Aluminium maker Hydro ups capex, offers downbeat outlook, shares drop
By Gwladys Fouche
OSLO (Reuters) -Aluminium producer Hydro raised its guidance for capital expenditure this year and said global demand for aluminium demand was weakening, pressuring its shares, as it reported a drop in quarterly earnings in line with forecasts.
Hydro guided for capital expenditure of 20.5 billion crowns ($2.04 billion) this year, up from 16.5 billion crowns seen previously, partly due to inflation and the effects of the weaker currency against the euro and the dollar.
The weakened outlook was due to decreasing demand for the lightweight metal, used in a range of sectors from automakers to construction, as well as the resumption of some Chinese production, increasing global supply.
“The results reflect a weaker market,” Hydro said in a statement. “Demand for primary aluminium is declining in the short-term, while Chinese supply is returning, leading to the global primary balance weakening in recent months.”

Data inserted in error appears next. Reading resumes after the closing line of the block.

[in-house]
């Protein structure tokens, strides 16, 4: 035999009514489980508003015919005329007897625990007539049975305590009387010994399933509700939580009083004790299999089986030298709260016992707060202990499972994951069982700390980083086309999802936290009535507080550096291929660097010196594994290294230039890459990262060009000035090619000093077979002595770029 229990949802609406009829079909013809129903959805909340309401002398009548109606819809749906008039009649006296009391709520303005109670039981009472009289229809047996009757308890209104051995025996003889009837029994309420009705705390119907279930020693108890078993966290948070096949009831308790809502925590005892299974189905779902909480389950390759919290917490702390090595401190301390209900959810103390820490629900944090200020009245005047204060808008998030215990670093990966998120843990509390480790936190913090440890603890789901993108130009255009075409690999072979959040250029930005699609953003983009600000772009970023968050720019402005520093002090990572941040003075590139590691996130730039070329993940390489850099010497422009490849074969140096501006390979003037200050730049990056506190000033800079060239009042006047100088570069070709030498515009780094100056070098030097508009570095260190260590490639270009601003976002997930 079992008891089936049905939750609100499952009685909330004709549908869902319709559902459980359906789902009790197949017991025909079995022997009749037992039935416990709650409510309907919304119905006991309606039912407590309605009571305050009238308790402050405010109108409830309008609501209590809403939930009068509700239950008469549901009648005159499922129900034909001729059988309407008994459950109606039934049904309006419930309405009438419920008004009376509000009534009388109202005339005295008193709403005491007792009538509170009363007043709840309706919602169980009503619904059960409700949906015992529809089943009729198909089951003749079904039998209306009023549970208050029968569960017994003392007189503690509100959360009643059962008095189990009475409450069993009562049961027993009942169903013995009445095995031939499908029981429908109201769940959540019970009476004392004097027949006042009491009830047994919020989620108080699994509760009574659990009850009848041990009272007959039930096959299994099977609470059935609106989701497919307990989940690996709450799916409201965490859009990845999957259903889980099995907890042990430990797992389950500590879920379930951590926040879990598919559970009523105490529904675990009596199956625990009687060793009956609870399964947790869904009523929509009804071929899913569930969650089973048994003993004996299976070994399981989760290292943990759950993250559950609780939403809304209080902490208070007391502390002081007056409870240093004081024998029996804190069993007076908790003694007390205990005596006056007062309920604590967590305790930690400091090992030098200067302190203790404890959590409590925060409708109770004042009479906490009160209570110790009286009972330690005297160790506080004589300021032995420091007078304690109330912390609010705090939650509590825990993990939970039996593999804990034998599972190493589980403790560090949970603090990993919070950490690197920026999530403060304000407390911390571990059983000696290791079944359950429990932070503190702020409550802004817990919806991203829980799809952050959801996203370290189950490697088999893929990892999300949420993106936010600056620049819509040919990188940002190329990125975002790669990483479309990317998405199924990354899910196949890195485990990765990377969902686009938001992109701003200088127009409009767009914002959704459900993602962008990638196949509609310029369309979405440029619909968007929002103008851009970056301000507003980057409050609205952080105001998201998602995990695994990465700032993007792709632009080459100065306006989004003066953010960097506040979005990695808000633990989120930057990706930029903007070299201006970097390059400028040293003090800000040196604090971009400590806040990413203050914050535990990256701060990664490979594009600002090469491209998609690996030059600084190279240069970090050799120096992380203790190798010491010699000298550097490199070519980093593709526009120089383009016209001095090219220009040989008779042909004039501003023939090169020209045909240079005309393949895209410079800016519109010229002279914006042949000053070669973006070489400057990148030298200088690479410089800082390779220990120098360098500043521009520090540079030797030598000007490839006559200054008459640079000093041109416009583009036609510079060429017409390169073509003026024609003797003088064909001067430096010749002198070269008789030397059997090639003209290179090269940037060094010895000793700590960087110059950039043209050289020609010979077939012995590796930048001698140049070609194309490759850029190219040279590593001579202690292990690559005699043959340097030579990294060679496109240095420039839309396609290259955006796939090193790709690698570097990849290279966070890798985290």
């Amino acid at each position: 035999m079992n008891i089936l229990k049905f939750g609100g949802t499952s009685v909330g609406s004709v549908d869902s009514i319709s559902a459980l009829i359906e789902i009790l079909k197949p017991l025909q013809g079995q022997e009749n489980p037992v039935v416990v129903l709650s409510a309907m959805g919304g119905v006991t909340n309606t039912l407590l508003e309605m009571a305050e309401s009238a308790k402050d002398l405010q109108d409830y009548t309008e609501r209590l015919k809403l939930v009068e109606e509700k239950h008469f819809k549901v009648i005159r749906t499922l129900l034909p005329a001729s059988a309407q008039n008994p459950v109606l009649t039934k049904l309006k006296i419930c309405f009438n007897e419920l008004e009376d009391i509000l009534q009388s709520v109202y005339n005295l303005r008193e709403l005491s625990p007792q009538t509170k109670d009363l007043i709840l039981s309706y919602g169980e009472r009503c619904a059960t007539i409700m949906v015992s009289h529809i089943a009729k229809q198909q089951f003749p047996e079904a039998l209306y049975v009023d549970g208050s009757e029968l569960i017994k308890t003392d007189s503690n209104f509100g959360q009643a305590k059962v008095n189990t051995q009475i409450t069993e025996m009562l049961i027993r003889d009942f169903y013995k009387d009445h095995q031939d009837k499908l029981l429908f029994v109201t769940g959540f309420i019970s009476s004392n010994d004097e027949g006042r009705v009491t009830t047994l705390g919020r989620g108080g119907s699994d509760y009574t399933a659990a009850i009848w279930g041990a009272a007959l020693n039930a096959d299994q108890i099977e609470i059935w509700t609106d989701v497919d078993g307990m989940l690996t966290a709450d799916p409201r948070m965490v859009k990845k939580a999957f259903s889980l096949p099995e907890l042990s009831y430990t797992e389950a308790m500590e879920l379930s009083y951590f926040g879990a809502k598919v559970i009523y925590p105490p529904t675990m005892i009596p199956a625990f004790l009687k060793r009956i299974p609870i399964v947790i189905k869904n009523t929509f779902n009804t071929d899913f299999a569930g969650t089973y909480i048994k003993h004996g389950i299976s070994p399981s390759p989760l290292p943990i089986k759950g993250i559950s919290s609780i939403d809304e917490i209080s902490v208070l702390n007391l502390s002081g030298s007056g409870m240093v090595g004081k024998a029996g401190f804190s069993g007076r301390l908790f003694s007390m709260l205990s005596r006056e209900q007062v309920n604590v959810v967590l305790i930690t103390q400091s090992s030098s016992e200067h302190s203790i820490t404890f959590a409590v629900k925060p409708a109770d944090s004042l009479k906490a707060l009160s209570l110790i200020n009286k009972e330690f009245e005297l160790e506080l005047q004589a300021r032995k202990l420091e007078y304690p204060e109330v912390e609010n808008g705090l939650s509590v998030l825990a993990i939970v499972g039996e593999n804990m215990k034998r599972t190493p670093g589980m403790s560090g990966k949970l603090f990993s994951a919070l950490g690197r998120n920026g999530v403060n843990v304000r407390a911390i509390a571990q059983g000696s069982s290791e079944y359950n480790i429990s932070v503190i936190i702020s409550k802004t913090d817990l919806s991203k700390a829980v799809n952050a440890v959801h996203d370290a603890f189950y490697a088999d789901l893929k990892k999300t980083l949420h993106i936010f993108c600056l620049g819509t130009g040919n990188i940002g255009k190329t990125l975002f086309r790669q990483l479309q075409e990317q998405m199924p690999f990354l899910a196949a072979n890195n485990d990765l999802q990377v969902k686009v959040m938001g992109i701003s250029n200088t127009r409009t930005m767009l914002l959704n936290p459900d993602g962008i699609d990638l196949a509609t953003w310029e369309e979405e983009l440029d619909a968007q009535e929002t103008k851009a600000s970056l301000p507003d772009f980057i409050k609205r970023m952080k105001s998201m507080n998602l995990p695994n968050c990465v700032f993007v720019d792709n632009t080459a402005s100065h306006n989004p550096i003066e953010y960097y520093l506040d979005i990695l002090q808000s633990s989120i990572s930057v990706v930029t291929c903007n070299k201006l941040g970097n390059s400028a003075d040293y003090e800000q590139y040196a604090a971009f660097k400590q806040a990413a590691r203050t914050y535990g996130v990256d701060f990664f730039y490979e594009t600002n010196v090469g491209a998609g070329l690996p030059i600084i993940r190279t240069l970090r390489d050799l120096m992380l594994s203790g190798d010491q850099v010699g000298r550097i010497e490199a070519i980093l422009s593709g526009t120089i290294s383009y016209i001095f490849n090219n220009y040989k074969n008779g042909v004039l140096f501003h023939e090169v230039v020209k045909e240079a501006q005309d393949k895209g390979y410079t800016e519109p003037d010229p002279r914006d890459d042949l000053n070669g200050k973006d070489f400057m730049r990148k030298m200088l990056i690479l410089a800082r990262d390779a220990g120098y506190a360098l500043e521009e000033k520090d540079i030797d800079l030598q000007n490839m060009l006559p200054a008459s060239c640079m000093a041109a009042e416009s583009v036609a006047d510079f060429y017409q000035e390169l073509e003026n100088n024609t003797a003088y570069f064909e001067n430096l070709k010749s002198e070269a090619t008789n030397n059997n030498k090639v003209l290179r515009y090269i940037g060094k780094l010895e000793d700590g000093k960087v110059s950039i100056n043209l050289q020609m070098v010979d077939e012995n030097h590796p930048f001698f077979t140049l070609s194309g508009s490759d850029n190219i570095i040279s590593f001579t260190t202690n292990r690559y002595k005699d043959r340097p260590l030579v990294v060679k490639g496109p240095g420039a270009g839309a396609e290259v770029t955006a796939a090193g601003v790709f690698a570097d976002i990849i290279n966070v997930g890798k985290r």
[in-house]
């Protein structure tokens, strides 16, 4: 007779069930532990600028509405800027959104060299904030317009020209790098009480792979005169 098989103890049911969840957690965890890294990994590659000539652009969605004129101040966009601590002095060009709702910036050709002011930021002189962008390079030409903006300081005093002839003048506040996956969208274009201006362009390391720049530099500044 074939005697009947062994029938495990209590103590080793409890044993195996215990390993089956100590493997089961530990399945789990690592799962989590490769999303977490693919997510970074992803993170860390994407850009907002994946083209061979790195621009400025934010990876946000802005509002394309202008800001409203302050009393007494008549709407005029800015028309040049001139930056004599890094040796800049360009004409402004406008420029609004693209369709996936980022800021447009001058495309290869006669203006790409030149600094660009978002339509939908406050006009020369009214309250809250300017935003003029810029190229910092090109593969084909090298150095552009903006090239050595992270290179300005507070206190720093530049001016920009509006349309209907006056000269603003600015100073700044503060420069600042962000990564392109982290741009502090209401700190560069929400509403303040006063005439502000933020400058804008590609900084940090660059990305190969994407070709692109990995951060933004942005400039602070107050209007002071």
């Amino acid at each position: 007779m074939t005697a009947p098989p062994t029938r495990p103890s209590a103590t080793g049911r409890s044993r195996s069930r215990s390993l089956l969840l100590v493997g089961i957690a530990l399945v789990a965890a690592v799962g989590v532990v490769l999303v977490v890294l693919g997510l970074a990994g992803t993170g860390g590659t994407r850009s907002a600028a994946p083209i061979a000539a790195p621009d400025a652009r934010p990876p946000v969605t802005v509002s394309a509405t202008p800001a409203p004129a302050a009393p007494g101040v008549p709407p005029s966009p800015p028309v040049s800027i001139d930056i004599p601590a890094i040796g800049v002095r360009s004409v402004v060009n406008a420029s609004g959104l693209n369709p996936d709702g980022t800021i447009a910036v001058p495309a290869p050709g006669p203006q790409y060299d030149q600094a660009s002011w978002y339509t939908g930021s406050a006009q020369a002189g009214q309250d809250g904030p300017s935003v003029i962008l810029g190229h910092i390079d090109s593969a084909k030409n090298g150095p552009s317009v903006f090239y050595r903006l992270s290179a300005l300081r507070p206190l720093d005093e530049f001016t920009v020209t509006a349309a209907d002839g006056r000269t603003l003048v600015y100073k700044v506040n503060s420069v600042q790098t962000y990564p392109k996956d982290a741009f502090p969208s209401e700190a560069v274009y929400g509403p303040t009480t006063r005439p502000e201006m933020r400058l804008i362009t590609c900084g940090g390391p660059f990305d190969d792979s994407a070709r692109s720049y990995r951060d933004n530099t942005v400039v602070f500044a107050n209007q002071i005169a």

Hydro said it was also concerned about the growing share of Russian aluminium in the warehouses of the London Metal Exchange, jeopardising the benchmark status of the aluminium contract.
It said on Friday it had written this week to the LME to urge it to reconsider its decision not to ban Russian aluminium.
Adjusted earnings before interest, tax, depreciation and amortisation fell to 7.1 billion crowns ($706 million) for April-June from 11.6 billion crowns a year earlier, in line with an average analyst forecast of 7.0 billion crowns.
Its shares were down 2.8% at 0728 GMT, lagging a flat Oslo benchmark index and are down 13.5% over the past year.
“Guidance more downbeat with capex increased,” JP Morgan said in a note.
Hydro said it was on track with its multi-year cost-cutting programme, including the 8.4 billion crowns expected to be delivered this year, and was “making progress” towards a combined 14 billion crowns to be cut by 2027.
($1 = 10.0508 Norwegian crowns)
($1 = 10.0664 Norwegian crowns)
(Reporting by Gwladys Fouche, additional reporting by Victoria Klesty, editing by Anna Ringstrom and Kim Coghill)
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